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Copyright: Dr. Erika Schimek 2013

Choosing the Right Hypothyroid Medication

October 15, 2015

I wanted to shed a little bit of light onto the common medications for hypothyroidism because I see a lot of people who are medicated but still not feeling their best. 

 

Let's start off with clearing something up: Hypothyroidism is an umbrella term that covers different types of underfunctioning thyroid states. It describes what is happening, but not the 'why'. Once we look more into the 'why' we can start supporting your body with what it needs to thrive. The different ways that your body can have hypothyroidism include:

  • Autoimmune condition, such as Hashimoto's Thyroiditis, when the immune system attacks the thyroid so it can't function as well

  • All other labs except TSH are fine, which I call frank hypothyroidism

  • Conversion issues when the body cannot convert inactive T4 into active T3 thyroid hormone

  • Resistance issues, which started as conversion problems when instead of making active T3 the body makes reverse T3 (basically a junk molecule) - this is an important one to remember because if you don't check for it your T4 and T3 could look just a little off on a lab report

  • Dysfunction somewhere else, most commonly stress, impacting how well the thyroid functions. Other causes include problems with nutrient absorption and cirrhosis of the liver. These issues need to be addressed to take the strain off of your thyroid

  • Normal cases when your thyroid levels can be thrown off, like in the first trimester of pregnancy, some medications, or illness

 

Main medication for treating hypothyroidism:

  • Levothyroxine (most commonly the trade name Synthroid)

  • Liothyronine (most commonly the trade name Cytomel)

  • Natural dessicated thyroid (NDT)

Levothyroxine is a synthetic version of T4, the most abundant hormone your thyroid produces and the most common medication for hypothyroidism.
This is a great option for autoimmune thyroiditis, frank hypothyroidism, and basically a starting point to see how you do with thyroid support.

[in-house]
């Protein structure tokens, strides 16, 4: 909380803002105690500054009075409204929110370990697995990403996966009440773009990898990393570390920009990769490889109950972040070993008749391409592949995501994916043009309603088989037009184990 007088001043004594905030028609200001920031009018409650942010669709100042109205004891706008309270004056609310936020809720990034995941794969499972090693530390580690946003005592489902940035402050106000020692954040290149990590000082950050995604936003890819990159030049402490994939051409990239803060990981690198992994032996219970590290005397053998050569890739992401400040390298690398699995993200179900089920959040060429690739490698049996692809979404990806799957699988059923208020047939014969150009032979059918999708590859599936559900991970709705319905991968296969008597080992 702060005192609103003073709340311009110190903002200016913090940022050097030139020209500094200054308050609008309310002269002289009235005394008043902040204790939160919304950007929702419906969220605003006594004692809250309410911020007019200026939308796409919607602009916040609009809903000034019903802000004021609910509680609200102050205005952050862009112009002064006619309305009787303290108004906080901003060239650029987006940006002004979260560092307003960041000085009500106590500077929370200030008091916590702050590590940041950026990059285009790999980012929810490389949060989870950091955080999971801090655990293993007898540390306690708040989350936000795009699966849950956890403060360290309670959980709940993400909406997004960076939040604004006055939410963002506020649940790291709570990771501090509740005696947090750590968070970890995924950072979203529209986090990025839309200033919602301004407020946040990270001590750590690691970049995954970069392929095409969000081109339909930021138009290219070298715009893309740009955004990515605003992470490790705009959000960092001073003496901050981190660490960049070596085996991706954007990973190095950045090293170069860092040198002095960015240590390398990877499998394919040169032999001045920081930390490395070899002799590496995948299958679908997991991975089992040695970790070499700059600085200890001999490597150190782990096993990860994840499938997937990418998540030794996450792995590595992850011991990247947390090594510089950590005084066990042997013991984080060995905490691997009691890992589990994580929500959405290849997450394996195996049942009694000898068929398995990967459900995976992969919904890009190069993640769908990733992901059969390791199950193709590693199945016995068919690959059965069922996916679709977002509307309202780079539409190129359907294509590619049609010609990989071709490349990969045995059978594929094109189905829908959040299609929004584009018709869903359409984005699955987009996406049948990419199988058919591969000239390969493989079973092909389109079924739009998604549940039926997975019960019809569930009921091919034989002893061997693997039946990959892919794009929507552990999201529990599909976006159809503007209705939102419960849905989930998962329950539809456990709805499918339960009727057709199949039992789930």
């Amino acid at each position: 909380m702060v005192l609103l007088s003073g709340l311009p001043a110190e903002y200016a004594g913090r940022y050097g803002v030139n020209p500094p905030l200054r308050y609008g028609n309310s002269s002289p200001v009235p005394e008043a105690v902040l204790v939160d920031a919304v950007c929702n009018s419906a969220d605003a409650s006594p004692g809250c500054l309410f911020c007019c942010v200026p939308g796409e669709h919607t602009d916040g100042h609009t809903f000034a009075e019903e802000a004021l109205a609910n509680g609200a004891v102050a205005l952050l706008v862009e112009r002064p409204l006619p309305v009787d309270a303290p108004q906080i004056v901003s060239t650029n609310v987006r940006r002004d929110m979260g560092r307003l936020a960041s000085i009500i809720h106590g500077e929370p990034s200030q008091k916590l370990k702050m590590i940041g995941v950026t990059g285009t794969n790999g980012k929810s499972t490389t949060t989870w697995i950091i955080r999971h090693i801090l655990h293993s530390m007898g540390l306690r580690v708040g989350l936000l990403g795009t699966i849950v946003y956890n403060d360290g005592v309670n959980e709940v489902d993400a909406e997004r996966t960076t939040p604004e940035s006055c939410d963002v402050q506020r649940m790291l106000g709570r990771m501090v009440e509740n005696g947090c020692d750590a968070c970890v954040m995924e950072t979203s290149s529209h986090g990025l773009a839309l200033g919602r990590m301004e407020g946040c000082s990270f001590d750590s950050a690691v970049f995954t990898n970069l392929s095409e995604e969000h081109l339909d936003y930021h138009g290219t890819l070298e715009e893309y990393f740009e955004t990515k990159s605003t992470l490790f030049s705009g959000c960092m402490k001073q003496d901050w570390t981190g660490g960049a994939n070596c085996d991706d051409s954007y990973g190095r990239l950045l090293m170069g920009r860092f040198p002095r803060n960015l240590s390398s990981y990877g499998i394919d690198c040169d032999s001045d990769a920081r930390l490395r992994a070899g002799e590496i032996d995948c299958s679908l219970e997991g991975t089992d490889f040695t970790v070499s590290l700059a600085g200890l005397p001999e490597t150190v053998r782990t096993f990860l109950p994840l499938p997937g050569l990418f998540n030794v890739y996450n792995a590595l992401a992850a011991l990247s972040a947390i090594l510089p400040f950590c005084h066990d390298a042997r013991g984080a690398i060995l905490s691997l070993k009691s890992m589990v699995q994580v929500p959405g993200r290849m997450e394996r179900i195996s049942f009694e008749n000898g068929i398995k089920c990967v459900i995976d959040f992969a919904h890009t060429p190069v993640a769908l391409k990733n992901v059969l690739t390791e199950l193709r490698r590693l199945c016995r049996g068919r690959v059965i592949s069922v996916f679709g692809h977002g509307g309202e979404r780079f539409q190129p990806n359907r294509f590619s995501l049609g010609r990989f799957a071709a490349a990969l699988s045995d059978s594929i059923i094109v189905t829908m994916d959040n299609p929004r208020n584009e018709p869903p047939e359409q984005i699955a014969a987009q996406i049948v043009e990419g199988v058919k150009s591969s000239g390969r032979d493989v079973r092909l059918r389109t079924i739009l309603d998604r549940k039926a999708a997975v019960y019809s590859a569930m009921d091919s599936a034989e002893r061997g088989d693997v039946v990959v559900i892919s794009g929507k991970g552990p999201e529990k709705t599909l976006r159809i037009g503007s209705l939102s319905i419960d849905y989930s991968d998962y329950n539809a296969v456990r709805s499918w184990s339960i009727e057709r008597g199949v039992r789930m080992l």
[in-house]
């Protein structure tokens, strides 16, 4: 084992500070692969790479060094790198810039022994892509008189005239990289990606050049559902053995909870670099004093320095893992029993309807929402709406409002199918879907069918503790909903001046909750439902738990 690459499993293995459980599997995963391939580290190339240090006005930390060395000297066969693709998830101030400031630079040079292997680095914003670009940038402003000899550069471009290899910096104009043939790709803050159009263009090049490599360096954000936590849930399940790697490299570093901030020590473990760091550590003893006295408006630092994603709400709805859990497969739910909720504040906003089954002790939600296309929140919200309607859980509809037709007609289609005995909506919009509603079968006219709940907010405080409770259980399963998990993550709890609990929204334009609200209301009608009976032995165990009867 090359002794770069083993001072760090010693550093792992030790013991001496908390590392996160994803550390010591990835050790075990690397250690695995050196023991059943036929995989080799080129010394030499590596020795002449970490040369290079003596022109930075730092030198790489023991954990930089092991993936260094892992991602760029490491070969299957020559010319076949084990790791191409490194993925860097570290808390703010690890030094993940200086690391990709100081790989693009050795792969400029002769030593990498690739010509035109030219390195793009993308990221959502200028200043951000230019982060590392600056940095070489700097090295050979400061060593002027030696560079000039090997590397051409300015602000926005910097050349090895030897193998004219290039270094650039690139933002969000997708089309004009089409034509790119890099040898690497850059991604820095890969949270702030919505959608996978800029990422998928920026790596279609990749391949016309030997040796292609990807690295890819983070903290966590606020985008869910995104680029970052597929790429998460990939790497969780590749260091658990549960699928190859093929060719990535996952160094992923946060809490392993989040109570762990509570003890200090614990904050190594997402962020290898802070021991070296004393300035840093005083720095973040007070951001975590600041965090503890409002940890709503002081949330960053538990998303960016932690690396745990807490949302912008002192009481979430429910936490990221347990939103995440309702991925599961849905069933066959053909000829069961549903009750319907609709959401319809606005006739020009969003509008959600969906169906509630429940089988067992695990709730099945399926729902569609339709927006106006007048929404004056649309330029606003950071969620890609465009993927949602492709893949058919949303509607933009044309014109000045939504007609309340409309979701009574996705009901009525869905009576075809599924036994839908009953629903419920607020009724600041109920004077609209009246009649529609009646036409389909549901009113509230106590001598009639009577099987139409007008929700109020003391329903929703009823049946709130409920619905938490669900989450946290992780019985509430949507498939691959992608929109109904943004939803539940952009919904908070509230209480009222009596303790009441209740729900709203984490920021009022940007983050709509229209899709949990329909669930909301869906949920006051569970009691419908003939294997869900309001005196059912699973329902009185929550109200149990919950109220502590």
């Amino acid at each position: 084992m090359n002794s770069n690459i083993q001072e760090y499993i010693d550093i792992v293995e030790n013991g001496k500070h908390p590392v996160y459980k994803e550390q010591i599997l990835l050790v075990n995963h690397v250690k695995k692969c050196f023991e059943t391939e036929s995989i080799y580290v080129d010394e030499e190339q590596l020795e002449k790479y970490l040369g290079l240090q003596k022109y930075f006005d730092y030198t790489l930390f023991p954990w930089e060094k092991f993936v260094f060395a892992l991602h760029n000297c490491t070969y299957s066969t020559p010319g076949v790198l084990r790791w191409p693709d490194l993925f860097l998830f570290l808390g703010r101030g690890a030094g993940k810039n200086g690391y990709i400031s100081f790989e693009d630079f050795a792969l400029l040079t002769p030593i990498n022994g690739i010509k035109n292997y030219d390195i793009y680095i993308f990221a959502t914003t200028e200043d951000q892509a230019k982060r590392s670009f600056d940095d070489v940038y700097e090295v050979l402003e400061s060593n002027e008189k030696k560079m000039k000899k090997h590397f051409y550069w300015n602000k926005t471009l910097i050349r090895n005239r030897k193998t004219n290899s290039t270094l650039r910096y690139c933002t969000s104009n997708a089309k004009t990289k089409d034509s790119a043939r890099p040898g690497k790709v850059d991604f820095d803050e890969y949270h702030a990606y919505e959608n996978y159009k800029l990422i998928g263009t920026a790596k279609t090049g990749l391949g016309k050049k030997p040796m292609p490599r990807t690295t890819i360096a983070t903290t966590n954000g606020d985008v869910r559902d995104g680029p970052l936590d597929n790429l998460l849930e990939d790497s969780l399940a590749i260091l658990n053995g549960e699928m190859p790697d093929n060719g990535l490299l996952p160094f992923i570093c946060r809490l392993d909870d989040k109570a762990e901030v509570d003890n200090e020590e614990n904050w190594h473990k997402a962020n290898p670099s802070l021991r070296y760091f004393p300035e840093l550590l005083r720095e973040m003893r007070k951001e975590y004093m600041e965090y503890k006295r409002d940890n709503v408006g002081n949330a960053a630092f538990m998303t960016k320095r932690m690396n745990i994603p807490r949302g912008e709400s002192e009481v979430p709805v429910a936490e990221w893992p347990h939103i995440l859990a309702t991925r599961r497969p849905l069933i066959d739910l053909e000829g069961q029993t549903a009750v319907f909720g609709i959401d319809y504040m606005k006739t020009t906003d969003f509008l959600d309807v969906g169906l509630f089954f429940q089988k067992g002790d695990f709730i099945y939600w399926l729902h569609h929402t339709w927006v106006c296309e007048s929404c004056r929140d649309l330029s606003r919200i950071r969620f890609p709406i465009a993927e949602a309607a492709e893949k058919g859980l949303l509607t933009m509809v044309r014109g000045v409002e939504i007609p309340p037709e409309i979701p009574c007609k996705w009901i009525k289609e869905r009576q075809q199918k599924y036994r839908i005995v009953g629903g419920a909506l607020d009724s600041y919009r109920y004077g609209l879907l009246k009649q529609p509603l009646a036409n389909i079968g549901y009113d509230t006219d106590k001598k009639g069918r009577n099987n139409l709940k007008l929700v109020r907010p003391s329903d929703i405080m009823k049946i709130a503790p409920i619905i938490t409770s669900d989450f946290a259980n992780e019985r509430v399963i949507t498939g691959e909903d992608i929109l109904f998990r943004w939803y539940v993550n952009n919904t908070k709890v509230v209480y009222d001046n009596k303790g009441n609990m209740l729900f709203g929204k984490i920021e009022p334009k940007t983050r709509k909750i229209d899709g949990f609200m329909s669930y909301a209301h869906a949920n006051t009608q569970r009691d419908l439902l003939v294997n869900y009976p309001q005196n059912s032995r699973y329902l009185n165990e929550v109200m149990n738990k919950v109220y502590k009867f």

This is not a great option if you have conversion or resistance issues.

 

Liothyronine is a synthetic version of T3 and I rarely see this prescribed in practice. 
This is a great option if you have had your thyroid removed, have a lot of thyroid resistance or a conversion issue. 
This is not a great option if you have frank hypothyroidism as it's strong stuff. 

 

Natural Dessicated Thyroid is made from thyroid tissue and specified to have a combination of T4 and T3. This is the one that naturopaths can prescribe so there is a slight bias on this one. This being said, it does have it's pros and cons. 
This is a great option for someone who has conversion issues or resistance. That little extra T3 in NDT over levothyroxine is enough to have people feel like they've gotten their life back. This can also be helpful in individuals who have had part of their thyroid gland removed.
This is not a great option for someone who has autoimmune thyroiditis, or at least would not be my first line therapy as it can further aggravate. It also may not be needed in frank hypothyroidism. 

 

Now as a naturopathic doctor you would expect me to also post some info on supplements! I will save that for another post but know that I always start with herbs and nutrients before going into pharmaceutical options (even if they are natural). 

 

Yours in Health & Happiness, 

Dr. Erika

 

 

 

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